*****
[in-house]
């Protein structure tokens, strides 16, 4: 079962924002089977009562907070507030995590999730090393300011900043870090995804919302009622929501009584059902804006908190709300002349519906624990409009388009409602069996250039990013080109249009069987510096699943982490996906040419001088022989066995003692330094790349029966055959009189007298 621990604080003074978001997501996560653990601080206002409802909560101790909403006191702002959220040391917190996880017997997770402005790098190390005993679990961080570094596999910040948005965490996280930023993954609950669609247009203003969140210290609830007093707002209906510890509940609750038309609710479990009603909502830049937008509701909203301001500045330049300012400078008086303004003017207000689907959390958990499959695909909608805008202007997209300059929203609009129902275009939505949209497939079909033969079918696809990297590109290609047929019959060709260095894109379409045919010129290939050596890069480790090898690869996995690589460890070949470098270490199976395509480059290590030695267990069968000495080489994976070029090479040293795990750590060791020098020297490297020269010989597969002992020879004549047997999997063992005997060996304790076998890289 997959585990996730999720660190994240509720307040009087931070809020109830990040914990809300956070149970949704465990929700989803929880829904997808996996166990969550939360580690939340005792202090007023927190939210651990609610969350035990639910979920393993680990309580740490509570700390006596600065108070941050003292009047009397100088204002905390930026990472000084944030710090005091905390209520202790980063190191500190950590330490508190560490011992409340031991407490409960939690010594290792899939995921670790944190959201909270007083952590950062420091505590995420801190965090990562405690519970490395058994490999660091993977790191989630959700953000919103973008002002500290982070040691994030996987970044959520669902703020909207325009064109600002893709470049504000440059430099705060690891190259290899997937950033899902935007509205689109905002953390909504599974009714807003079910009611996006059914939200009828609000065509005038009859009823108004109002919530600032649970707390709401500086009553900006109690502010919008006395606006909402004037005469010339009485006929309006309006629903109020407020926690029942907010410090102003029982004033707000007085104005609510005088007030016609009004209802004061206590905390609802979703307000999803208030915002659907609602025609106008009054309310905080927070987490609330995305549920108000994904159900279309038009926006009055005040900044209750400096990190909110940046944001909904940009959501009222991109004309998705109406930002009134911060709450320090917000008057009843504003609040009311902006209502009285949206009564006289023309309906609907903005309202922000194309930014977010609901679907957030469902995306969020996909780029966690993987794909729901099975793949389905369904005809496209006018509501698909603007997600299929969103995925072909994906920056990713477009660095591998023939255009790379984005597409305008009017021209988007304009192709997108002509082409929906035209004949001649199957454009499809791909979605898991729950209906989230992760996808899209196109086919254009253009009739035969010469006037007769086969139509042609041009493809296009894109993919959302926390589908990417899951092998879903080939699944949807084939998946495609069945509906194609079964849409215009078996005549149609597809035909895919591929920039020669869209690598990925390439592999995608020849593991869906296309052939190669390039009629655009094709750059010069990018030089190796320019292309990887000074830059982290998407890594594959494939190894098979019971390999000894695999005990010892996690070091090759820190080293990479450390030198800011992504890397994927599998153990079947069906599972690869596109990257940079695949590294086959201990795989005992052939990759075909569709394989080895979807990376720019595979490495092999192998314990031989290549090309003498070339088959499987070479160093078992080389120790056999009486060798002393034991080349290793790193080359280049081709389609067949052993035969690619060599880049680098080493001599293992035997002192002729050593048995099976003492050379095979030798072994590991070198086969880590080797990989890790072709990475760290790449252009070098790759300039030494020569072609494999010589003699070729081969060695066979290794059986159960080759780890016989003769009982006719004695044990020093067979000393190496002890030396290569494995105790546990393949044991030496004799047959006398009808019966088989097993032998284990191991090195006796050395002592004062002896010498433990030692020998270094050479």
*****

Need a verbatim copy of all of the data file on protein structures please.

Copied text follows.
[in-house]
């Protein structure tokens, strides 16, 4: 079962924002089977009562907070507030995590999730090393300011900043870090995804919302009622929501009584059902804006908190709300002349519906624990409009388009409602069996250039990013080109249009069987510096699943982490996906040419001088022989066995003692330094790349029966055959009189007298 621990604080003074978001997501996560653990601080206002409802909560101790909403006191702002959220040391917190996880017997997770402005790098190390005993679990961080570094596999910040948005965490996280930023993954609950669609247009203003969140210290609830007093707002209906510890509940609750038309609710479990009603909502830049937008509701909203301001500045330049300012400078008086303004003017207000689907959390958990499959695909909608805008202007997209300059929203609009129902275009939505949209497939079909033969079918696809990297590109290609047929019959060709260095894109379409045919010129290939050596890069480790090898690869996995690589460890070949470098270490199976395509480059290590030695267990069968000495080489994976070029090479040293795990750590060791020098020297490297020269010989597969002992020879004549047997999997063992005997060996304790076998890289 997959585990996730999720660190994240509720307040009087931070809020109830990040914990809300956070149970949704465990929700989803929880829904997808996996166990969550939360580690939340005792202090007023927190939210651990609610969350035990639910979920393993680990309580740490509570700390006596600065108070941050003292009047009397100088204002905390930026990472000084944030710090005091905390209520202790980063190191500190950590330490508190560490011992409340031991407490409960939690010594290792899939995921670790944190959201909270007083952590950062420091505590995420801190965090990562405690519970490395058994490999660091993977790191989630959700953000919103973008002002500290982070040691994030996987970044959520669902703020909207325009064109600002893709470049504000440059430099705060690891190259290899997937950033899902935007509205689109905002953390909504599974009714807003079910009611996006059914939200009828609000065509005038009859009823108004109002919530600032649970707390709401500086009553900006109690502010919008006395606006909402004037005469010339009485006929309006309006629903109020407020926690029942907010410090102003029982004033707000007085104005609510005088007030016609009004209802004061206590905390609802979703307000999803208030915002659907609602025609106008009054309310905080927070987490609330995305549920108000994904159900279309038009926006009055005040900044209750400096990190909110940046944001909904940009959501009222991109004309998705109406930002009134911060709450320090917000008057009843504003609040009311902006209502009285949206009564006289023309309906609907903005309202922000194309930014977010609901679907957030469902995306969020996909780029966690993987794909729901099975793949389905369904005809496209006018509501698909603007997600299929969103995925072909994906920056990713477009660095591998023939255009790379984005597409305008009017021209988007304009192709997108002509082409929906035209004949001649199957454009499809791909979605898991729950209906989230992760996808899209196109086919254009253009009739035969010469006037007769086969139509042609041009493809296009894109993919959302926390589908990417899951092998879903080939699944949807084939998946495609069945509906194609079964849409215009078996005549149609597809035909895919591929920039020669869209690598990925390439592999995608020849593991869906296309052939190669390039009629655009094709750059010069990018030089190796320019292309990887000074830059982290998407890594594959494939190894098979019971390999000894695999005990010892996690070091090759820190080293990479450390030198800011992504890397994927599998153990079947069906599972690869596109990257940079695949590294086959201990795989005992052939990759075909569709394989080895979807990376720019595979490495092999192998314990031989290549090309003498070339088959499987070479160093078992080389120790056999009486060798002393034991080349290793790193080359280049081709389609067949052993035969690619060599880049680098080493001599293992035997002192002729050593048995099976003492050379095979030798072994590991070198086969880590080797990989890790072709990475760290790449252009070098790759300039030494020569072609494999010589003699070729081969060695066979290794059986159960080759780890016989003769009982006719004695044990020093067979000393190496002890030396290569494995105790546990393949044991030496004799047959006398009808019966088989097993032998284990191991090195006796050395002592004062002896010498433990030692020998270094050479």